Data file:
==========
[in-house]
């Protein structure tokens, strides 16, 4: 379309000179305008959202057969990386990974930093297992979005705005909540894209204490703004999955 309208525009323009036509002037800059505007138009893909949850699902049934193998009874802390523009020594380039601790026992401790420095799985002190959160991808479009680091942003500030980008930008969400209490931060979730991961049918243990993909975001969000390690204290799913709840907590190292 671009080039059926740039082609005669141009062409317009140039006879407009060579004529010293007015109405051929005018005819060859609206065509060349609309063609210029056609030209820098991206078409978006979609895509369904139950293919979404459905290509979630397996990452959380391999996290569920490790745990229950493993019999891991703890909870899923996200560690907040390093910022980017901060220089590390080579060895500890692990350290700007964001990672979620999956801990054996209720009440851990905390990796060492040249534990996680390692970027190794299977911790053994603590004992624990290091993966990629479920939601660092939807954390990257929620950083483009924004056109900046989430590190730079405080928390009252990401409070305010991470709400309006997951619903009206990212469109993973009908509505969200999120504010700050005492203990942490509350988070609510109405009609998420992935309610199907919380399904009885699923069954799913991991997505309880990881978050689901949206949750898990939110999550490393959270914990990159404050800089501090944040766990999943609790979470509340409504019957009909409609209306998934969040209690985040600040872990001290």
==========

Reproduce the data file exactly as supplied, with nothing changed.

[in-house]
């Protein structure tokens, strides 16, 4: 379309000179305008959202057969990386990974930093297992979005705005909540894209204490703004999955 309208525009323009036509002037800059505007138009893909949850699902049934193998009874802390523009020594380039601790026992401790420095799985002190959160991808479009680091942003500030980008930008969400209490931060979730991961049918243990993909975001969000390690204290799913709840907590190292 671009080039059926740039082609005669141009062409317009140039006879407009060579004529010293007015109405051929005018005819060859609206065509060349609309063609210029056609030209820098991206078409978006979609895509369904139950293919979404459905290509979630397996990452959380391999996290569920490790745990229950493993019999891991703890909870899923996200560690907040390093910022980017901060220089590390080579060895500890692990350290700007964001990672979620999956801990054996209720009440851990905390990796060492040249534990996680390692970027190794299977911790053994603590004992624990290091993966990629479920939601660092939807954390990257929620950083483009924004056109900046989430590190730079405080928390009252990401409070305010991470709400309006997951619903009206990212469109993973009908509505969200999120504010700050005492203990942490509350988070609510109405009609998420992935309610199907919380399904009885699923069954799913991991997505309880990881978050689901949206949750898990939110999550490393959270914990990159404050800089501090944040766990999943609790979470509340409504019957009909409609209306998934969040209690985040600040872990001290």